Yet I still found it striking how – in these sessions at least – it is Starr who is the real ‘quiet one’ of The Beatles.

Several elements precipitated the breakup of The Beatles, but Yoko Ono probably wasn’t one of them

Yoko Ono is a presence throughout this documentary series. But it doesn’t appear disruptive. Sure, during some of the downtime moments, she joins in the free-spirited jams by wailing down a microphone, but most of the time she sits by Lennon, supporting him silently in a way I think he obviously needed at the time. She is seen chatting amiably with the wives and girlfriends of the other members of the band, but nothing we see of her in this series, either voiced aloud or whispered into Lennon’s ear, gives any indication that she was responsible for the tensions the band faced, or their eventual breakup later in the same year.

Those tensions, and those decisions, came from the same place they had since the passing of the band’s manager Brian Epstein a few years before – they came from the four members of The Beatles themselves.

Final thoughts

It was fascinating to see how big the team around The Beatles had become by this point in the life of the band. From the arguments and arrangements to the songwriting and even the business side of The Beatles rearing its head again and again, we are given a clear picture of a small group of people hemmed in by their own success and unsure the best way to continue. Although their main team is comprised of trusted individuals, long term partners and even old friends from their days in Liverpool, the heart of this miniseries is the four members of The Beatles themselves. Many were close – very close. But the only four who really knew what it meant to be a Beatle were John, Paul, George and Ringo. Somehow, it seemed to keep the together, against everything and everyone else. At least, that is, for a time.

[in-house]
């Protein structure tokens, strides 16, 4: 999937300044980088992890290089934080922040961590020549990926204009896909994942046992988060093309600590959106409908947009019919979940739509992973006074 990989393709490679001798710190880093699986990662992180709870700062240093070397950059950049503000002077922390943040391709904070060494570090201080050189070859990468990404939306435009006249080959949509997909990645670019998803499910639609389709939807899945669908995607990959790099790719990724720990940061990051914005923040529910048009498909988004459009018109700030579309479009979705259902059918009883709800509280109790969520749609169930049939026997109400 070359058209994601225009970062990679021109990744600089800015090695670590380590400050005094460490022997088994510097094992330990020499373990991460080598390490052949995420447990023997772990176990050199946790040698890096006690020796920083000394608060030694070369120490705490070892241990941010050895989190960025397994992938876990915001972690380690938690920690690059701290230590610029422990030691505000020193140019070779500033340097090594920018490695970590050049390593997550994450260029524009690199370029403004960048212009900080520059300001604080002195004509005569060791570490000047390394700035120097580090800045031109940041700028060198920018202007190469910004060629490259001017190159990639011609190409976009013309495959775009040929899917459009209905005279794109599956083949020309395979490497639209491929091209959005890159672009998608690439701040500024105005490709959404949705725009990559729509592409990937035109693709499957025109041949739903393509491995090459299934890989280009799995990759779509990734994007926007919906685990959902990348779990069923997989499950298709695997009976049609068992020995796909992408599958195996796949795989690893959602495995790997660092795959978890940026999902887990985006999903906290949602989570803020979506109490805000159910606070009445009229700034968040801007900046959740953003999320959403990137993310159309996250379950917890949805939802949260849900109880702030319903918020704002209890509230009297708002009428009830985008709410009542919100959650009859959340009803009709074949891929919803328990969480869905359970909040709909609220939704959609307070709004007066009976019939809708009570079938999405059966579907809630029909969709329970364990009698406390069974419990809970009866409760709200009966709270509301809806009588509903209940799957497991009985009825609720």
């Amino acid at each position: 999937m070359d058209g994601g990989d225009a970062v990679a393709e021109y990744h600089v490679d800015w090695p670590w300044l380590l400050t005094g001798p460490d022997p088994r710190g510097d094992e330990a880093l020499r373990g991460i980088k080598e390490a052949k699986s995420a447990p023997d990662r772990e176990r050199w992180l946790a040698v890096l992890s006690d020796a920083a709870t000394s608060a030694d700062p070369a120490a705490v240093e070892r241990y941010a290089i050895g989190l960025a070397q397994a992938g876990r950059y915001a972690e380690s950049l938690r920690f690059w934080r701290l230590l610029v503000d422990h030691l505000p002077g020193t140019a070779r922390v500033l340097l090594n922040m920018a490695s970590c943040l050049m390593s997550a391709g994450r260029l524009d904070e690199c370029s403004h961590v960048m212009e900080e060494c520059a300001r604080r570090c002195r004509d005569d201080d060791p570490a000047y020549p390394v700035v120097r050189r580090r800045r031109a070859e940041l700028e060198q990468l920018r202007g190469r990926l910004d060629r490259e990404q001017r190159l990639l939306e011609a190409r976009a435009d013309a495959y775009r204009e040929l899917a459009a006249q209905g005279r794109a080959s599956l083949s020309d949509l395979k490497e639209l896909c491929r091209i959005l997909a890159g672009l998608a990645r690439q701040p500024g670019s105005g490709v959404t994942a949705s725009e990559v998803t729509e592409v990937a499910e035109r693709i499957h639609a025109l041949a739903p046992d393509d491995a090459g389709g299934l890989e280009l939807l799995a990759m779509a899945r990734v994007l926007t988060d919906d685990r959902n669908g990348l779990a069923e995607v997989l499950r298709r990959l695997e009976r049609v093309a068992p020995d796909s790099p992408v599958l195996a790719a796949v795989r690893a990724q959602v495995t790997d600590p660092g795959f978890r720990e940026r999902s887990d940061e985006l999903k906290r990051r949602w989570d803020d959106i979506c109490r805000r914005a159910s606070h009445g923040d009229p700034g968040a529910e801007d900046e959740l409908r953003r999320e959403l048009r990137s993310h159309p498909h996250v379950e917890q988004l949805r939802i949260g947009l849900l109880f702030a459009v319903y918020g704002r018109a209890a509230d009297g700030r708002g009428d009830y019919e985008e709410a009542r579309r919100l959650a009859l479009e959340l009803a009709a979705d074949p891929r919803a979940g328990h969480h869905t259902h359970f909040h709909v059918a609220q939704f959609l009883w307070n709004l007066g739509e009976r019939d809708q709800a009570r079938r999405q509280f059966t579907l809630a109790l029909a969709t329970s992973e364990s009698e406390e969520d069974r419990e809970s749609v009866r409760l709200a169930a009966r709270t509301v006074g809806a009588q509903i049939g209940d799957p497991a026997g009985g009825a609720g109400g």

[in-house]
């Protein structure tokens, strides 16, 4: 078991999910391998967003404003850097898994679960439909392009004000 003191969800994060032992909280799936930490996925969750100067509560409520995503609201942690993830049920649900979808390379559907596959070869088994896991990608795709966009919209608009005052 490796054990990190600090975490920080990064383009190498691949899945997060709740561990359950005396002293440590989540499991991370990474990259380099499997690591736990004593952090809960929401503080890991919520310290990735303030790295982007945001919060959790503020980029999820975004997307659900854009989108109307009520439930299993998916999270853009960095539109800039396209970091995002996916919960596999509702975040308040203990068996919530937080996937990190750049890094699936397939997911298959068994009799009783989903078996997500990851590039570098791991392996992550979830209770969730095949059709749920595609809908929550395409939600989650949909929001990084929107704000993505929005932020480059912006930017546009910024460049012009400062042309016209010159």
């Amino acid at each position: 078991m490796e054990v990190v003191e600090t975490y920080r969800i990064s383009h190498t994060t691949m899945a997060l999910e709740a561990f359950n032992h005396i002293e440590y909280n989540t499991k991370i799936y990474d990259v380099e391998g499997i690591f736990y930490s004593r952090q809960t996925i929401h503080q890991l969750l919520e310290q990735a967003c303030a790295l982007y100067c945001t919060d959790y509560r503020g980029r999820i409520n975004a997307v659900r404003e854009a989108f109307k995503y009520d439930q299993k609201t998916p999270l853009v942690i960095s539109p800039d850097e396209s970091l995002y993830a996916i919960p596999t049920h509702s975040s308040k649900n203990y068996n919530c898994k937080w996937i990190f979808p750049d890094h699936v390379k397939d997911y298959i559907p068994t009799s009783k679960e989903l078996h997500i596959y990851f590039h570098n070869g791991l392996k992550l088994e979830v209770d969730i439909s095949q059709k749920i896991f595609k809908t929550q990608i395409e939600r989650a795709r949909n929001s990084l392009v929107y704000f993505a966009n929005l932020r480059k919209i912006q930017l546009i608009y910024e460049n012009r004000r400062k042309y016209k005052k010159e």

Overall, this is a truly fascinating insight into the end of one of the most influential, if not the most influential, musical groups in popular music history. The famous rooftop concert might be one of the less interesting things in this entire series, though this might be because many of us have seen or heard this before (indeed, a few of the live tracks from this concert were used in the final album). It was so much ore enlightening to see the group at work, crafting and recording songs, just like musicians across the world still do today. It is worth watching, but be warned, it’s a long, deep dive…